The negative factors that Trump must turn around to secure re-election.

The news …

Since the opening of the 2020 U.S. Presidential Vote Share Market contract on 7 February 2019, the Iowa Electronic Markets has Democrats taking the greater share of votes in the November 2020 presidential elections.  The purchase price of a win by the Democratic presidential candidate has increased by 15.2%, from $.50 per share on 7 February 2019 to $.576 per share as of 17 June 2019.

Meanwhile, the price of a win by the Republican presidential candidate has decreased by 4.71%, from $.467 per share on 7 February 2019 to $.445 per share as of 17 June 2019.

With just over 16 months left until the general elections, there is still time and opportunity for changes in these prices, driven particularly by who is chosen by the Democratic party to vie for the presidency.  During this time period the expected Republican nominee, President Donald Trump, will be expected to work on the negative aspects of his narrative given his unpopularity among the American electorate.  Here are some negative factors that traders in the political prediction markets should expect to see Mr. Trump to make an effort to improve on.

Mr. Trump’s overall approval rating and the areas he has to target….

After 860 days in office, Mr. Trump’s approval rating is at 40%, according to Gallup poll data.  But as Shannon Pettypiece and Mike Dorning point out in a piece for Bloomberg, no president since 1952 has won re-election polling under 48%.  Mr. Trump, according to the article, has never polled above 46%.

To start driving up the value of his electoral stock, Mr. Trump’s management team will have to reassure farm states like Iowa that his trade policies will eventually pan out for them.  Politic prediction market traders should be concerned if they see no movement in this area.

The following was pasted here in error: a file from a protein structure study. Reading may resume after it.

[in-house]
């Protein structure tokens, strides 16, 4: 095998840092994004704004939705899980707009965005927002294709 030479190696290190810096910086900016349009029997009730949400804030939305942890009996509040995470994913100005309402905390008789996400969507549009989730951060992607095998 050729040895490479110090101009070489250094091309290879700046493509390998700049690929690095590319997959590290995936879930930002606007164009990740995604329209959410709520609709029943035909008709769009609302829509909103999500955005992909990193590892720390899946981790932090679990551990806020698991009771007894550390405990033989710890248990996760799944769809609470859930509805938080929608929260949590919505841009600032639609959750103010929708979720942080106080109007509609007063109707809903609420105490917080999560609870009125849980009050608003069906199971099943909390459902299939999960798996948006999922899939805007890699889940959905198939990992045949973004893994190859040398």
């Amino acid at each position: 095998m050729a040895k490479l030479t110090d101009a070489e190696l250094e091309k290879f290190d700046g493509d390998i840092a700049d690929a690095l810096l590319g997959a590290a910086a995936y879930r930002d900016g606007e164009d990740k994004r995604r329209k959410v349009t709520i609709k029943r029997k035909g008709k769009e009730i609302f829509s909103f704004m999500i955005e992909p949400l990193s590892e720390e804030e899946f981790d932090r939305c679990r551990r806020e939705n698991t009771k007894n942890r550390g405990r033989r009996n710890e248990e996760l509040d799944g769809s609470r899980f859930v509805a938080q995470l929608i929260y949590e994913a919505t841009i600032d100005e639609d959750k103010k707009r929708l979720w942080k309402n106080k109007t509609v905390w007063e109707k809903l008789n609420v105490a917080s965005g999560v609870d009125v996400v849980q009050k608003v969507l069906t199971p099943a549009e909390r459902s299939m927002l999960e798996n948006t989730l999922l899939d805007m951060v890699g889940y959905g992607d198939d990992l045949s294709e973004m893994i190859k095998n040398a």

Another area, more along the line of political optics, is Mr. Trump’s activity on Twitter.  As Ryan Girdusky notes, Mr. Trump’s addiction to Twitter is “toxic.”  Both Democrats and Republicans want Mr. Trump to stop using the micro-blog service.  His detractors and some of his supporters express that Mr. Trump’s Twitter activity makes him look petty.  Mr. Trump pushes back on this argument by asserting that social media is an effective way of communicating his policy positions.

Traders should be looking for changes in this political behavior over the next few months as the change in optics may be reflected in prices.

Mr. Girdusky also adds that Mr. Trump has a media problem and that whether stories are true or baseless, the media paints him as corrupt, incompetent, or both.  Mr. Trump’s activities feed this perception.

While the economy is strong, with unemployment falling below the historic full employment rate of four percent, the 2017 tax cut that Mr. Trump credits with spurring economic growth is viewed as unpopular by most Americans, writes Ben White of Politico.  The majority of Americans don’t believe they benefited from tax relief under the law.  Again, Mr. Trump will have to use the next few months persuading the American public that their perception is wrong.

One last area traders will have to look for movement on by the Trump team is the President’s perceived embrace of bigotry.  Marc Thiessen raises the point that the public is not enthused by the Trump administration’s policy of separating children from their families.  In addition, Mr. Trump has, according to Mr. Thiessen, not done enough to separate himself from “ethno-nationalists.”

Searching for the “surprise”….

The new information that traders should be looking for is political behavior on the part of the Trump campaign that seeks to turn the above negative factors onto positive ones; that describe the factors either as strengths or transmitting benefits to the electorate.  Mr. Trump will have to be seen as spinning these narratives into political packages the electorate is willing to purchase with the vote.